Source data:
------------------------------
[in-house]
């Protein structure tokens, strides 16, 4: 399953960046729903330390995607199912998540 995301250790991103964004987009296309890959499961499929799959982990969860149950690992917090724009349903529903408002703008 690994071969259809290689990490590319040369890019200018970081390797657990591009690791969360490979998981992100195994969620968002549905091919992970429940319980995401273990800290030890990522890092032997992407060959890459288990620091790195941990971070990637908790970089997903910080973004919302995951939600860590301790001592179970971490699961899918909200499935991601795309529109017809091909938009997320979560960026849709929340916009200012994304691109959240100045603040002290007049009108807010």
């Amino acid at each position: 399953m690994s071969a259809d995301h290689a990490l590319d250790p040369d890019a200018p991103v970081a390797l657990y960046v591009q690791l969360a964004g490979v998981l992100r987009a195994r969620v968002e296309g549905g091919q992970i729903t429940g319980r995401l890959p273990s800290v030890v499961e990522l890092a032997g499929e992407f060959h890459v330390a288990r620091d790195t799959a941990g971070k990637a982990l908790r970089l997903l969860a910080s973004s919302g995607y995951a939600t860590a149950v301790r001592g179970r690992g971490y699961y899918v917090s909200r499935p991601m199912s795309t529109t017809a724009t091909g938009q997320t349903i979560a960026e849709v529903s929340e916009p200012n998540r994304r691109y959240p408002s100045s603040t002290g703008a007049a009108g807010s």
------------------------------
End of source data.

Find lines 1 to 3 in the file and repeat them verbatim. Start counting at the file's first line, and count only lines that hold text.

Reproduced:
[in-house]
């Protein structure tokens, strides 16, 4: 399953960046729903330390995607199912998540 995301250790991103964004987009296309890959499961499929799959982990969860149950690992917090724009349903529903408002703008 690994071969259809290689990490590319040369890019200018970081390797657990591009690791969360490979998981992100195994969620968002549905091919992970429940319980995401273990800290030890990522890092032997992407060959890459288990620091790195941990971070990637908790970089997903910080973004919302995951939600860590301790001592179970971490699961899918909200499935991601795309529109017809091909938009997320979560960026849709929340916009200012994304691109959240100045603040002290007049009108807010």
């Amino acid at each position: 399953m690994s071969a259809d995301h290689a990490l590319d250790p040369d890019a200018p991103v970081a390797l657990y960046v591009q690791l969360a964004g490979v998981l992100r987009a195994r969620v968002e296309g549905g091919q992970i729903t429940g319980r995401l890959p273990s800290v030890v499961e990522l890092a032997g499929e992407f060959h890459v330390a288990r620091d790195t799959a941990g971070k990637a982990l908790r970089l997903l969860a910080s973004s919302g995607y995951a939600t860590a149950v301790r001592g179970r690992g971490y699961y899918v917090s909200r499935p991601m199912s795309t529109t017809a724009t091909g938009q997320t349903i979560a960026e849709v529903s929340e916009p200012n998540r994304r691109y959240p408002s100045s603040t002290g703008a007049a009108g807010s």